4. #4
    Bowl MVP dreammachine's Avatar
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    Default Re: Weight Lifting For Young Athletes

    Quote Originally Posted by Gamecock303 View Post
    let me preface this by saying I have no training or formal education in any type of strength training related field, I do read a fair amount about the topic because it is an area of interest of mine but that is as far as it goes.


    First I think you have to consider the fact that there are very few high schools that have dedicated strength and conditioning coaches and even fewer that have the type of training (or facilities needed) to effectively design programs for all of the various sports offered at a high school. Most places that I know of the weight room is run by a football coach(es) who do their best to accommodate training other athletes. Add to that dealing with multi-sport athletes and in some places the lack of ability to train during the day (no strength training classes or the lack of sport specific classes) and what you end up with is a very generalized strength program primarily centered around improving overall athleticism. This is all predicated of course by the student being lucky enough to go to a school that has some sort of strength program as many schools still don't and many others only have "programs" opened to specific sports where their coach makes the weight room a priority and arranges to do so for their sport (often with no additional compensation).



    Secondly I think you have to consider that the vast majority of high school athletes are going to benefit greatly from getting stronger in general no matter what sport they are playing. Would some players get more benefits from a "sport specific" program, sure but again that is not possible at a lot of places. Can baseball players achieve improvement in all of the things you mentioned from a strength program that is aimed at improving overall athleticism...absolutely in my (uneducated) opinion, particularly if said program places significant time and effort into improving lower body strength. Every sport that is played on your feet starts with the ability to produce power from the lower body.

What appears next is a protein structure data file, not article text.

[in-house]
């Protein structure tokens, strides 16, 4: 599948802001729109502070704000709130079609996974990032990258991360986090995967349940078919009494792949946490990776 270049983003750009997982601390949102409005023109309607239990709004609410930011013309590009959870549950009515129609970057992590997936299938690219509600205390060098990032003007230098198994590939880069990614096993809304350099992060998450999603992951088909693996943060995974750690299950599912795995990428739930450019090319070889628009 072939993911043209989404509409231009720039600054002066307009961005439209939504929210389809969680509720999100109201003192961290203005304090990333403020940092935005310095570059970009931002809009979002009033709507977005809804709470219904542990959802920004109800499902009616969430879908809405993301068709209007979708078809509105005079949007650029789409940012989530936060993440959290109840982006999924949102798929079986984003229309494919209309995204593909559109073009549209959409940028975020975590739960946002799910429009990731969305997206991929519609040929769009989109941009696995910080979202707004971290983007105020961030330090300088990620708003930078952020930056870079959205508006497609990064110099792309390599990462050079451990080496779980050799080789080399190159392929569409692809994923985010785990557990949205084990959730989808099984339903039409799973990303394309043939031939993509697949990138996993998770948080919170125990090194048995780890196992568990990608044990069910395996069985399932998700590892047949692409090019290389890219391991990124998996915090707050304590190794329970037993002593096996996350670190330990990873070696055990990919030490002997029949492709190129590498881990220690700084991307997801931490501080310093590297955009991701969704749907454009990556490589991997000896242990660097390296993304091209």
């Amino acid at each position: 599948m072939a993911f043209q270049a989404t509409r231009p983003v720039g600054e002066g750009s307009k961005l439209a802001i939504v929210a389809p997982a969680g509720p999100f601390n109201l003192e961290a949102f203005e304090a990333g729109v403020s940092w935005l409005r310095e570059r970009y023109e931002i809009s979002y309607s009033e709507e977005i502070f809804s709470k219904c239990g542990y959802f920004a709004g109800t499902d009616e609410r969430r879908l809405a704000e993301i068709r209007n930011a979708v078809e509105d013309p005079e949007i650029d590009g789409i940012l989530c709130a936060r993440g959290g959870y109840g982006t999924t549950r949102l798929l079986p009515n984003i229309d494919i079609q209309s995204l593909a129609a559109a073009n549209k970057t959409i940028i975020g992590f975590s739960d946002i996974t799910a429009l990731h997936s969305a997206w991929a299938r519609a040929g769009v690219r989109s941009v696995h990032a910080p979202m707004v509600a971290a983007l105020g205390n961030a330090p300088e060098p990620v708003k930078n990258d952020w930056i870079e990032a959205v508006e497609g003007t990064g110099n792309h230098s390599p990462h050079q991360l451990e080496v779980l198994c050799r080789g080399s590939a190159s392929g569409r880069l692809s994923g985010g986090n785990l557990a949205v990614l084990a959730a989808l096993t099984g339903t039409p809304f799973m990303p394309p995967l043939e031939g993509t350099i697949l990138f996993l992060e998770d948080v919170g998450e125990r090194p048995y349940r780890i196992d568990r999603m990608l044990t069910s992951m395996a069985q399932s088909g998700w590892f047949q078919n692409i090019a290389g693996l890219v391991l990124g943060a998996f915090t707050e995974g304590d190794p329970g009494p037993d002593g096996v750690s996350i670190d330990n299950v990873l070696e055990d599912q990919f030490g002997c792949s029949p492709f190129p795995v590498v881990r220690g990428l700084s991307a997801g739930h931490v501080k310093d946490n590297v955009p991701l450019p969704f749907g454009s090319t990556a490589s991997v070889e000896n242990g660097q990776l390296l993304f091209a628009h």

There are probably very few high school athletes out there who are going to suffer any negative effects from any kind of strength program provided they are properly supervised (technique and weight). Very few kids are going to get anywhere near the point of building enough muscle mass that it limits their ability to play their sport. Are there certain lift I wouldn't want a baseball player doing on gameday (or olympic lifts anytime really) sure but a general weight program should not be an issue, even if they are lifting on gamedays (for the most part).



    I agree with many points that you have made here. I did some checking into what many major sport trainers think about "sport - specific - training" and the vast majority of them state that "if you are going to play baseball - then you need to do something that is structured towards building the body to play baseball - in other words, "one size does not fit all in weight lifting for a specific sport and baseball is a sport that requires a lot of lower body training to increase flexibility, strength, and hand/arm speed".


    I think if I had a son or grandson that could be seriously considered to having the talent to be a very good baseball player in high school - with a chance at playing at a higher level - then I would hire my own sports trainer that was deeply entrenched in the fundamentals of baseball and what it takes to get your core group muscles and body parts into better shape and stronger.


    I do understand that each public school district is bound to have to deal with it's budget and many things such as being a "baseball specific training" would simply not pass the smell taste or either the athletic director at the school would most likely consider the "one size fits all scheme" and that is the end of the story.

  5. #5
    Evil...It's the new Good Antiochus's Avatar
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    Default Re: Weight Lifting For Young Athletes

    Baseball has actually been lagging behind sports science but has more recently begun to catch up. A lot of the old school coaches who believe in lots of distance running are being replaced by guys who believe in sprinting and weight training. Baseball is a game that is 90 percent standing around followed by short bursts of explosive activity. Jogging is something that never occurs in baseball. A program that features lots of low intensity conditioning is a program that contains weaker and less explosive athletes at every position.